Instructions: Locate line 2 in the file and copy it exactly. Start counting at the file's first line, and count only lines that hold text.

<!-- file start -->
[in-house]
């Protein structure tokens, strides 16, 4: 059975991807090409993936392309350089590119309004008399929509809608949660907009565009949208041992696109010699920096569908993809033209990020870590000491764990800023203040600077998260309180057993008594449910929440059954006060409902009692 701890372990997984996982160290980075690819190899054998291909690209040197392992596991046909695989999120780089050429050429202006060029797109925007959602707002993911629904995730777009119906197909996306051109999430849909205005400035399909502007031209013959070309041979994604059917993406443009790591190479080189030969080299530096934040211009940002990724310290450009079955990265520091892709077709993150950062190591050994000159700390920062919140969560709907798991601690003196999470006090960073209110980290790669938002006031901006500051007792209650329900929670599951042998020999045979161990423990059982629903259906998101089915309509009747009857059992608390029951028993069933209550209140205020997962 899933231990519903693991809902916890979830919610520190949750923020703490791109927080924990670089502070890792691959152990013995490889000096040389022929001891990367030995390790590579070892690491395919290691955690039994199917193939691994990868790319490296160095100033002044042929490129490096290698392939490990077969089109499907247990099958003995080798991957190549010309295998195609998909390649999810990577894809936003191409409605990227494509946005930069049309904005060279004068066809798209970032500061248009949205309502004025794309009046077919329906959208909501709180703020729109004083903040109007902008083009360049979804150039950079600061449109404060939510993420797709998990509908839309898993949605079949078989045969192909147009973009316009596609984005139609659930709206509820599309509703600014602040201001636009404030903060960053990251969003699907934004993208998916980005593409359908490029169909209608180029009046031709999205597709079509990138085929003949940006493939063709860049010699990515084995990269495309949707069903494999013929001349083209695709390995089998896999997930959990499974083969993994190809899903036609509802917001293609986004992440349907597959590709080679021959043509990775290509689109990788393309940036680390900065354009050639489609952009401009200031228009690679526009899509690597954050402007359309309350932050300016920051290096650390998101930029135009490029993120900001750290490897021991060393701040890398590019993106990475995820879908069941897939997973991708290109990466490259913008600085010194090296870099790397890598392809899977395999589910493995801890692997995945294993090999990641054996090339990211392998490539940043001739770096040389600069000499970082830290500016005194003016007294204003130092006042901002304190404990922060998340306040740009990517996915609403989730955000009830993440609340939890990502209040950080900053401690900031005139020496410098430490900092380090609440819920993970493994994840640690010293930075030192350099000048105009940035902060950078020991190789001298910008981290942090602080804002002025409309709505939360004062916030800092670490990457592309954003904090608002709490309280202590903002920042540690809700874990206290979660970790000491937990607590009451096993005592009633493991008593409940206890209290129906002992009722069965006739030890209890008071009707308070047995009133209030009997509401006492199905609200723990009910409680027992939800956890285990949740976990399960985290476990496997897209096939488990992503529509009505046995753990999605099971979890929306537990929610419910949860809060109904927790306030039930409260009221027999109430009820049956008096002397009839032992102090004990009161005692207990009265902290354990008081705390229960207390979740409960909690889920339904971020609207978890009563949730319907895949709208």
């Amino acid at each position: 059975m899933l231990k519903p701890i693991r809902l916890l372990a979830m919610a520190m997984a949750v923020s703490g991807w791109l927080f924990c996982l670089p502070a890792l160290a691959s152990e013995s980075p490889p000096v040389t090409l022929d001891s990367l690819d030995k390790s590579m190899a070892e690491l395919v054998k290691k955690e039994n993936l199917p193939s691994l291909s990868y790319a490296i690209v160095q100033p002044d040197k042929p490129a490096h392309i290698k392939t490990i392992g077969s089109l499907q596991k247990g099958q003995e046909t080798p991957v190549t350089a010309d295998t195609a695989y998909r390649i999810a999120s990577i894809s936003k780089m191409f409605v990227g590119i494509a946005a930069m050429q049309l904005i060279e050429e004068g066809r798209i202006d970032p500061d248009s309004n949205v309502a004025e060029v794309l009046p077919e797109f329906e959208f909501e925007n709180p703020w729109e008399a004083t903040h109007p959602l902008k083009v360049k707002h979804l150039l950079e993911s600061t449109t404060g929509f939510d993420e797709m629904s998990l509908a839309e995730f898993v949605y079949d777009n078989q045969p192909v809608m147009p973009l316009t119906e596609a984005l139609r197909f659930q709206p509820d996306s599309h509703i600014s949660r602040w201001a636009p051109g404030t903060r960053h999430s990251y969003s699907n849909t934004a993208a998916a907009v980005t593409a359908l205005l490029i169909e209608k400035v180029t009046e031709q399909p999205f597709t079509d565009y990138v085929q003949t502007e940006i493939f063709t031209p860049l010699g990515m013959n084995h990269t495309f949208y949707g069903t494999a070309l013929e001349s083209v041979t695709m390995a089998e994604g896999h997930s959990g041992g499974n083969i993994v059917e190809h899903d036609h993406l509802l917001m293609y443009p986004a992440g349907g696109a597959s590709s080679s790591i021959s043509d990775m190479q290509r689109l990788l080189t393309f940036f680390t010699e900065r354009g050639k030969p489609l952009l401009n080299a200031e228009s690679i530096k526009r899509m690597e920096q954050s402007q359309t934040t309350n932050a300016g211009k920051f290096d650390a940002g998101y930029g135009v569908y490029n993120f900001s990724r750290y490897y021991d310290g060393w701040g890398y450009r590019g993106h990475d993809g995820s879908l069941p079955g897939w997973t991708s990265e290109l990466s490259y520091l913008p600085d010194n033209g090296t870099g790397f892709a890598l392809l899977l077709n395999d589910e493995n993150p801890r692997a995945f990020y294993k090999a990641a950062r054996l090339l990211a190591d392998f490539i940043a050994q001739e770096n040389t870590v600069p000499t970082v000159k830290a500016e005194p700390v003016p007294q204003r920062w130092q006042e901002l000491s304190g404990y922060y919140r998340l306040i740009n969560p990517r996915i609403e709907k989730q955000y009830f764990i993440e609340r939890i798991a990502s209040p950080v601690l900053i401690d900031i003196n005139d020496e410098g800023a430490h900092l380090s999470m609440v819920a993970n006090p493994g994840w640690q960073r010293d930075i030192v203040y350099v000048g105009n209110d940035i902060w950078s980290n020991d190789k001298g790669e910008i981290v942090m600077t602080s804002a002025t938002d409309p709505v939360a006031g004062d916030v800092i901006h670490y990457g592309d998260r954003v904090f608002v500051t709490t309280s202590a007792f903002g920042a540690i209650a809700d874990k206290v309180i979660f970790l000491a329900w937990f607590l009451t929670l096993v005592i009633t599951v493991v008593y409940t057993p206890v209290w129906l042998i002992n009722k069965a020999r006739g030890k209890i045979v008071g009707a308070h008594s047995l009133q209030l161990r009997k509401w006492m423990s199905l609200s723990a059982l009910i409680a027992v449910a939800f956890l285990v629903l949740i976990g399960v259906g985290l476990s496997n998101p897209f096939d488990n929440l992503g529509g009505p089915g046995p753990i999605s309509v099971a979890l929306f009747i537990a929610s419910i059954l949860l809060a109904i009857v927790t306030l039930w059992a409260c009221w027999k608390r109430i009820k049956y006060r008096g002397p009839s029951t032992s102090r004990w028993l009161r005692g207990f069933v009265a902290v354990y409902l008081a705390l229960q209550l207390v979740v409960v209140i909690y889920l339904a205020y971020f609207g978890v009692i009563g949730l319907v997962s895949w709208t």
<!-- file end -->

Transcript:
């Protein structure tokens, strides 16, 4: 059975991807090409993936392309350089590119309004008399929509809608949660907009565009949208041992696109010699920096569908993809033209990020870590000491764990800023203040600077998260309180057993008594449910929440059954006060409902009692 701890372990997984996982160290980075690819190899054998291909690209040197392992596991046909695989999120780089050429050429202006060029797109925007959602707002993911629904995730777009119906197909996306051109999430849909205005400035399909502007031209013959070309041979994604059917993406443009790591190479080189030969080299530096934040211009940002990724310290450009079955990265520091892709077709993150950062190591050994000159700390920062919140969560709907798991601690003196999470006090960073209110980290790669938002006031901006500051007792209650329900929670599951042998020999045979161990423990059982629903259906998101089915309509009747009857059992608390029951028993069933209550209140205020997962 899933231990519903693991809902916890979830919610520190949750923020703490791109927080924990670089502070890792691959152990013995490889000096040389022929001891990367030995390790590579070892690491395919290691955690039994199917193939691994990868790319490296160095100033002044042929490129490096290698392939490990077969089109499907247990099958003995080798991957190549010309295998195609998909390649999810990577894809936003191409409605990227494509946005930069049309904005060279004068066809798209970032500061248009949205309502004025794309009046077919329906959208909501709180703020729109004083903040109007902008083009360049979804150039950079600061449109404060939510993420797709998990509908839309898993949605079949078989045969192909147009973009316009596609984005139609659930709206509820599309509703600014602040201001636009404030903060960053990251969003699907934004993208998916980005593409359908490029169909209608180029009046031709999205597709079509990138085929003949940006493939063709860049010699990515084995990269495309949707069903494999013929001349083209695709390995089998896999997930959990499974083969993994190809899903036609509802917001293609986004992440349907597959590709080679021959043509990775290509689109990788393309940036680390900065354009050639489609952009401009200031228009690679526009899509690597954050402007359309309350932050300016920051290096650390998101930029135009490029993120900001750290490897021991060393701040890398590019993106990475995820879908069941897939997973991708290109990466490259913008600085010194090296870099790397890598392809899977395999589910493995801890692997995945294993090999990641054996090339990211392998490539940043001739770096040389600069000499970082830290500016005194003016007294204003130092006042901002304190404990922060998340306040740009990517996915609403989730955000009830993440609340939890990502209040950080900053401690900031005139020496410098430490900092380090609440819920993970493994994840640690010293930075030192350099000048105009940035902060950078020991190789001298910008981290942090602080804002002025409309709505939360004062916030800092670490990457592309954003904090608002709490309280202590903002920042540690809700874990206290979660970790000491937990607590009451096993005592009633493991008593409940206890209290129906002992009722069965006739030890209890008071009707308070047995009133209030009997509401006492199905609200723990009910409680027992939800956890285990949740976990399960985290476990496997897209096939488990992503529509009505046995753990999605099971979890929306537990929610419910949860809060109904927790306030039930409260009221027999109430009820049956008096002397009839032992102090004990009161005692207990009265902290354990008081705390229960207390979740409960909690889920339904971020609207978890009563949730319907895949709208």